2018-3-1 | Chevy New Roads Magazine
Our writer takes a Tahoe on a search for gorgeous night skies in Death Valley and beyond.
Living in Los Angeles, I missed out on the thrill of the first total solar eclipse to cross the United States since 1979. I was too far south of its coast-to-coast path to see much of the action. But it left me yearning to commune with the stellar majesty of the night sky, which is equally elusive in LA. The city is full of stars, but not the ones I’m after. That’s why I’m behind the wheel of a 2018 Chevrolet Tahoe, driving away from the setting sun on Highway 190, about to cross the threshold into Death Valley National Park. This desolate desert landscape that straddles California and Nevada is my first of three stops on a Southwestern road trip where daytime itineraries will be an afterthought, and nighttime plays a starring role.
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Death Valley: Beyond the Oasis, a Starry Desert | 268 miles from LA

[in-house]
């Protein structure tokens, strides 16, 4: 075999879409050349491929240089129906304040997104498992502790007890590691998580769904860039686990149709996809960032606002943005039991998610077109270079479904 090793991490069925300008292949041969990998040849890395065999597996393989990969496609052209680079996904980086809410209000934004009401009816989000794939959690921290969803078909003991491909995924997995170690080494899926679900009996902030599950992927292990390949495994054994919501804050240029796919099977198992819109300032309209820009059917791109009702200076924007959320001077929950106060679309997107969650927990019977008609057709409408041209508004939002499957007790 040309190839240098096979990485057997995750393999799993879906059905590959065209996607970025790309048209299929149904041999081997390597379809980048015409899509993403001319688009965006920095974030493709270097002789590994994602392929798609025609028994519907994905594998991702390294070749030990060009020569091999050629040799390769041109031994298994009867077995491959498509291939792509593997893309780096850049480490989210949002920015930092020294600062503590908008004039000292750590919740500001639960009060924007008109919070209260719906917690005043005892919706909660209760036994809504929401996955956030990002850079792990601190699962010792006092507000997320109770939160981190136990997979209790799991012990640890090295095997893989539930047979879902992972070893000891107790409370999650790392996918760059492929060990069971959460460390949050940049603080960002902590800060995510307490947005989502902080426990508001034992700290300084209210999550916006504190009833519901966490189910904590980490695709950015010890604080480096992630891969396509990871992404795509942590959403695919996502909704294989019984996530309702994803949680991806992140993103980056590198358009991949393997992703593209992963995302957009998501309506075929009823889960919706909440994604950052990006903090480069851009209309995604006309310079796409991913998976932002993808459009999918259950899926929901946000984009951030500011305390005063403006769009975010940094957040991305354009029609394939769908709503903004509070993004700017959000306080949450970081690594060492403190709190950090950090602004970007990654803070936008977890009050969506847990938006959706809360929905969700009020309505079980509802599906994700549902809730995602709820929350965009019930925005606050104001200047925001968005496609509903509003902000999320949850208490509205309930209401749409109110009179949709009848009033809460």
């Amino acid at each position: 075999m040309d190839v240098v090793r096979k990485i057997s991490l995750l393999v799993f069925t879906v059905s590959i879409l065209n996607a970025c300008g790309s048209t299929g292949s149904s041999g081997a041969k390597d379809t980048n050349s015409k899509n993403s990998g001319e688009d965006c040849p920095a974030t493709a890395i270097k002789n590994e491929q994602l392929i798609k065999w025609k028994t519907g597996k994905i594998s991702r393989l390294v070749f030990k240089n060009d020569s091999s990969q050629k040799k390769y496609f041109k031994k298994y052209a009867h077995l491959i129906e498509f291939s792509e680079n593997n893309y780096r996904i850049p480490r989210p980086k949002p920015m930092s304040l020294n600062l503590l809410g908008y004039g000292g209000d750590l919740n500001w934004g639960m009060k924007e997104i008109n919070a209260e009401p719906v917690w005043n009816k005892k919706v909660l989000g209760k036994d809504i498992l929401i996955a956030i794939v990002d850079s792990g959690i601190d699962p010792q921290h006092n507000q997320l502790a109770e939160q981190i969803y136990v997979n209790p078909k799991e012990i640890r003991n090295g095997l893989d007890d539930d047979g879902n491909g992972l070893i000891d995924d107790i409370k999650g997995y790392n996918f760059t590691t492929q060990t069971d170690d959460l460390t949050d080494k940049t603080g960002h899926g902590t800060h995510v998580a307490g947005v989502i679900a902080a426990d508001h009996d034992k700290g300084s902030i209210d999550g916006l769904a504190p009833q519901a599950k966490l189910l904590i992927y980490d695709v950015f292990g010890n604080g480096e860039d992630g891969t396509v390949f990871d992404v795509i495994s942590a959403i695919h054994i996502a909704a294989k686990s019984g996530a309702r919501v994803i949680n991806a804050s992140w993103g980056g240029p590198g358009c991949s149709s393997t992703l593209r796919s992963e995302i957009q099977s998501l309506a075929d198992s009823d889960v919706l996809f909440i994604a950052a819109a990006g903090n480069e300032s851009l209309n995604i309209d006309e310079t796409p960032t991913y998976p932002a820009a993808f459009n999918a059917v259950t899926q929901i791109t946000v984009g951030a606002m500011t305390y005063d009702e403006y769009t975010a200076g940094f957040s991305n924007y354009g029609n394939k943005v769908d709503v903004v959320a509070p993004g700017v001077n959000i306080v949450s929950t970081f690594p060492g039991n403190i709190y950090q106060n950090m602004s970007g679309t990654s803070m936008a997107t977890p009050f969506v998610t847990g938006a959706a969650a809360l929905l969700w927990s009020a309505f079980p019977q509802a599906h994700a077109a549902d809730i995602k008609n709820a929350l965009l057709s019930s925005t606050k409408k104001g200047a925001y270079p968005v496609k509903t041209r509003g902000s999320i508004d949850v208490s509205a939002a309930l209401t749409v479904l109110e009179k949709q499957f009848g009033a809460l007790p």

Death Valley, site of the highest ambient air temperature ever recorded at the earth’s surface (134 degrees Fahrenheit, in 1913), is best avoided in summer. But in the cooler months it is well worth a visit, whether to traverse the rippling Mesquite Flat Sand Dunes, to cross Badwater Basin (the lowest point in North America) off your bucket list, or, in my case, to go stargazing. The National Park Service went to great lengths to reduce outdoor lighting in the region, which earned Death Valley a designation by the International Dark-Sky Association as the largest International Dark Sky Park.
In the Tahoe with its mighty EcoTec3 V8, I confidently cruise down the highway and past the unpaved turnoff that winds its way to Twenty Mule Team Canyon, named for the means by which early 20th-century prospectors transported ore out of the region. I pass Zabriskie Point, where I make out the silhouettes of several stragglers taking in a panoramic view of undulating rock formations and flat salt plains, just before the sky fades to black. Four miles up the road, I pull into The Ranch at Death Valley, my Western-themed accommodations for the night.
The Ranch features a spring-fed swimming pool, tennis courts, a playground, two restaurants, a bar, and an 18-hole golf course. It’s part of a date palm–filled compound called The Oasis at Death Valley, which includes Fiddlers’ Campground and the upscale Inn at Death Valley—a AAA-rated Four Diamond resort. Unless you’re game to set up a tent in the wilderness, The Oasis is the place in the otherwise desolate Valley where you’re most likely to put down stakes.